Joan Jett fronting Nirvana for the Rock and Roll Hall of Fame induction ceremony was one of the worst kept secrets in rock n’ roll but it turned out to be a red herring. The news went viral Tuesday after The Foo Fighters posted an Instagram photo of Jett’s iconic Gibson Melody Maker guitar alongside the instruments of surviving band members Dave Grohl, Krist Novoselic and Pat Smear, but in the end the group had much more planned for the night…
It’s debatable as to who actually coined the term “grunge”. Some accredit it to Mark Arm of the band Mudhoney; others attribute it to various music journalists or Sub Pop records founder Bruce Pavitt. At the end of the day though, grunge was just a word. A word used to categorize a very diverse set of rock bands that just so happened to originate from the Pacific Northwest and played loud, electric guitar rock. For better or worse, these bands were all lumped together, even though each one had its own unique style, sound and influences. Nirvana was influenced by punk. Pearl Jam took cues from classic rock. And then there were the metal guys. The sludgy, dark, heavy bands – like Soundgarden, Alice in Chains and Tad. Read more…
The newest class of inductees to the Rock and Roll Hall of Fame has been announced. This year’s group includes grunge rockers Nirvana, the glam rock band KISS, smooth pop duo Hall and Oates, former Genesis frontman Peter Gabriel, songbird Linda Ronstadt and folk hero Cat Stevens (aka Yusuf Islam).
Each of the acts is undoubtedly an influential music legend, but this list is making us wonder how Rock and Roll do you have to be to get into the Rock and Roll Hall of Fame?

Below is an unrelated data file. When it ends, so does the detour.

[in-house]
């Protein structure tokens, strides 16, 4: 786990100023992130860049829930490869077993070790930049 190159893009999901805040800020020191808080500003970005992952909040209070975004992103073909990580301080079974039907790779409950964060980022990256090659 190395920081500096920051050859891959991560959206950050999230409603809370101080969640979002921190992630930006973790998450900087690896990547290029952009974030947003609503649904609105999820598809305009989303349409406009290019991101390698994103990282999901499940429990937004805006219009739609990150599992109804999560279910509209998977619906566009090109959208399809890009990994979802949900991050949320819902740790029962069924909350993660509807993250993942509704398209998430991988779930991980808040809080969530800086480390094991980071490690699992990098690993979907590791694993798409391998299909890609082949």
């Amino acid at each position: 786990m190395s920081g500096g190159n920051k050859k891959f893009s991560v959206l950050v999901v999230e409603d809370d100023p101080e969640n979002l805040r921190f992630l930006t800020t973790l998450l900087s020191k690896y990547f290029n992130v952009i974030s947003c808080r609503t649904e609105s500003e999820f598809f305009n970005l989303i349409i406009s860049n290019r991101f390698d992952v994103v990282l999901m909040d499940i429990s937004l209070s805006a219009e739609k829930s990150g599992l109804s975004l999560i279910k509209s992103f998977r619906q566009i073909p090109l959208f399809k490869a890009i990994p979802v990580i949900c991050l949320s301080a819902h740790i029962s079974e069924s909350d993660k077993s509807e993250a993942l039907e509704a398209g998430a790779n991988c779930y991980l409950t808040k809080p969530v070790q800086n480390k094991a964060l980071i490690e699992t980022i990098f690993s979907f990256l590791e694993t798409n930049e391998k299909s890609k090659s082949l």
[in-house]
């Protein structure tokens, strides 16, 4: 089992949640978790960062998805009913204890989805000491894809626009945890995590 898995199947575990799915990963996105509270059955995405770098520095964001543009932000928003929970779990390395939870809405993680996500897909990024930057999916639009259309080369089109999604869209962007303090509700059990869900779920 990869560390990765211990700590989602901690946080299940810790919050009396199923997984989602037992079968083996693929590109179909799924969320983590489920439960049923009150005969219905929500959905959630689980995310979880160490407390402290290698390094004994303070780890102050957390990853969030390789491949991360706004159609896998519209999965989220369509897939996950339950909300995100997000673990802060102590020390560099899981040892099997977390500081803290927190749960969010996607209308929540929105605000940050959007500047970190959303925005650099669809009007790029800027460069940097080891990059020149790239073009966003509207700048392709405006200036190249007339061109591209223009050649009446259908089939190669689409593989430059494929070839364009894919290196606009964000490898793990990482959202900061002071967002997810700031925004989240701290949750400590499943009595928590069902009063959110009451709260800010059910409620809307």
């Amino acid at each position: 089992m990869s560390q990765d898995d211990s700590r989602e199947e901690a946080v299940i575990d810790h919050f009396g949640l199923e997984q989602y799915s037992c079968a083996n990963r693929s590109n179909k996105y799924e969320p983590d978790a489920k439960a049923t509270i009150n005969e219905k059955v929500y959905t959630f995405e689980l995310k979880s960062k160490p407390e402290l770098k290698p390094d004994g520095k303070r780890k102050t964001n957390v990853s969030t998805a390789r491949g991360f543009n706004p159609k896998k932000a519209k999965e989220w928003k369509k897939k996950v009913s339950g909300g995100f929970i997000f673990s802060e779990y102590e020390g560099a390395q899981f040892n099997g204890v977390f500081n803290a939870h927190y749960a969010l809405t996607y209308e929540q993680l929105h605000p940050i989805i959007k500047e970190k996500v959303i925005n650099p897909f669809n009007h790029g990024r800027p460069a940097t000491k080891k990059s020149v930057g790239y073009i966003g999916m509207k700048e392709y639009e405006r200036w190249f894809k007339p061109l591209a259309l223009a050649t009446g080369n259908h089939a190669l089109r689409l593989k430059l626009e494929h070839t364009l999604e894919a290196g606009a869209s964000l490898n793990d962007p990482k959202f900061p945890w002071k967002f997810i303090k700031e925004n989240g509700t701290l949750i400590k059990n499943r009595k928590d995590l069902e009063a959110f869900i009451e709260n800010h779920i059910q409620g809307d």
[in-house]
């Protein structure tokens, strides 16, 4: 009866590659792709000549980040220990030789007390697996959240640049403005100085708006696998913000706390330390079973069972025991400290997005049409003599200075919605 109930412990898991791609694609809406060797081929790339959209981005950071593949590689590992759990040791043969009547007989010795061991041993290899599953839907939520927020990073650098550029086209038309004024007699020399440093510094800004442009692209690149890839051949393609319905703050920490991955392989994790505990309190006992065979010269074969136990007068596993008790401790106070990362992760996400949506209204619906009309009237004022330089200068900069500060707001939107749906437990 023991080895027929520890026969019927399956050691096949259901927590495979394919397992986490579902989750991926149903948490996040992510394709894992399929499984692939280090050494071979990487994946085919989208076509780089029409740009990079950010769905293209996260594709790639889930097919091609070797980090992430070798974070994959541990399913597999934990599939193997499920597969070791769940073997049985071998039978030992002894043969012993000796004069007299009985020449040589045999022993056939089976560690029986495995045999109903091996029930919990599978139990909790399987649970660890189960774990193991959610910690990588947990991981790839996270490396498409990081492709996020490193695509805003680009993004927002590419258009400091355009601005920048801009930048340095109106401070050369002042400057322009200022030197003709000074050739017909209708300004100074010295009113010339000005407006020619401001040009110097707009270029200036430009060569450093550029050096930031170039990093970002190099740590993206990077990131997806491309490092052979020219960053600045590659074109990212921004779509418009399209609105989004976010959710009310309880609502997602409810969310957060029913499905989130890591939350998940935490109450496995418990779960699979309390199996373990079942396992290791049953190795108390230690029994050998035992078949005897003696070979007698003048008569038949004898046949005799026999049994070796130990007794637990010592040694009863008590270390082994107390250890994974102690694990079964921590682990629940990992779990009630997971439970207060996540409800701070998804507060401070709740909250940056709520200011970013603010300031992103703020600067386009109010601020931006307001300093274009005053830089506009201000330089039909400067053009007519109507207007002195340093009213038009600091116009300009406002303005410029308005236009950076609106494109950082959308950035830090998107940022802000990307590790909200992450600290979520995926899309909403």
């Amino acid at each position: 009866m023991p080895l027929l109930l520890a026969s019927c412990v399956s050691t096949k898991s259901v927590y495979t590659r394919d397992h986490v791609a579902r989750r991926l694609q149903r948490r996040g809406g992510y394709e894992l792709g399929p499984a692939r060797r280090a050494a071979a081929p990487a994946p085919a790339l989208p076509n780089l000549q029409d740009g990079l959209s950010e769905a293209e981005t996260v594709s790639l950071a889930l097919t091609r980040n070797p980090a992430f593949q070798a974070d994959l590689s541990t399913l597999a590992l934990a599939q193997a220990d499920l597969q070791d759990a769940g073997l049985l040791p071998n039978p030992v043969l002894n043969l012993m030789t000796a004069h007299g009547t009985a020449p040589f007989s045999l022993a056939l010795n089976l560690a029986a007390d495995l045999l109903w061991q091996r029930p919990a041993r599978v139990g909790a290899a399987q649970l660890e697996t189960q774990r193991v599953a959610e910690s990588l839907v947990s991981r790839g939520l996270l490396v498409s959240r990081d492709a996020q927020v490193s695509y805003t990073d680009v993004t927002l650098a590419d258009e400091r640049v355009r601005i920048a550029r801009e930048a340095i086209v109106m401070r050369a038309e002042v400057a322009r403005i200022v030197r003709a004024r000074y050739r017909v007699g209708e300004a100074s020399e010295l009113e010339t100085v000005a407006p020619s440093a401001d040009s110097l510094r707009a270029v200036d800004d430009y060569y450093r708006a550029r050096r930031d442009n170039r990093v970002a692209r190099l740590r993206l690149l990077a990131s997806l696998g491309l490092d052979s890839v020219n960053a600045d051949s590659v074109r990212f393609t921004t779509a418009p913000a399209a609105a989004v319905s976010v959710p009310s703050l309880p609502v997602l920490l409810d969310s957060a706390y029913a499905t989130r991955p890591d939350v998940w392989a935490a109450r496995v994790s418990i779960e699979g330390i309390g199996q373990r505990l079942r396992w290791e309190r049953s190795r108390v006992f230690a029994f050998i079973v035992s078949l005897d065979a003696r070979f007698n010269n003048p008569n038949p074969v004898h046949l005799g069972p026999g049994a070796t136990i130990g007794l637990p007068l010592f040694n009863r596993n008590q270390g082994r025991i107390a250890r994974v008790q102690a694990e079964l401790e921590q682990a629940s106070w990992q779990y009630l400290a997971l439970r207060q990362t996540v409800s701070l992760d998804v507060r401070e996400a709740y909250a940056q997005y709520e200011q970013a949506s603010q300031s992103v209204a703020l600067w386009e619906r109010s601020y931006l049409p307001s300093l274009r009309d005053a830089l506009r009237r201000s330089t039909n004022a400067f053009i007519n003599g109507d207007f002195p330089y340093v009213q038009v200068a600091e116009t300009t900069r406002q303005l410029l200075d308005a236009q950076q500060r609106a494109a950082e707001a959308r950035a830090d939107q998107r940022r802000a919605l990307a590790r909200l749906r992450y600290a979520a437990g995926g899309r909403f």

As Charles Darwin so famously pointed out way back when, a big part of survival is adapting to your environment. So when Nirvana’s Nevermind was released in 1991 and threatened to wipe out metal for good, it was time for a few changes. Some bands went on hiatus or even disbanded; others began to experiment with their sound, incorporating grunge and alternative influences. The result was a mixed bag – a few albums were actually pretty successful. Others? Not so much.
As he is quick to point out, Bruce Pavitt had a front row seat to one of rock’s most exciting periods. In 1986 the Chicago native formed the influential indie label Sub Pop Records to chronicle the louder than love sounds of his adopted hometown of Seattle, Washington. Along with partner Jonathan Poneman they released seminal recordings from such groups as Soundgarden (whose lead guitarist Kim Thayil is a childhood friend), Mudhoney and most famously Nirvana, whom Pavitt is said to have personally signed. The latter two bands are the subjects of Pavitt’s new book, Experiencing Nirvana: Grunge in Europe, 1989, available now from Bazillion Points Books. The book chronicles in photos and text Nirvana’s 1989 tour of Europe with label mates Tad, leading up to their career making appearance at the Lame Fest Sub Pop UK Showcase in London with headliners Mudhoney. Bruce Pavitt spoke to us about grunge’s golden era and the groundbreaking record label he left in 1996 but still maintains close ties to. Read more…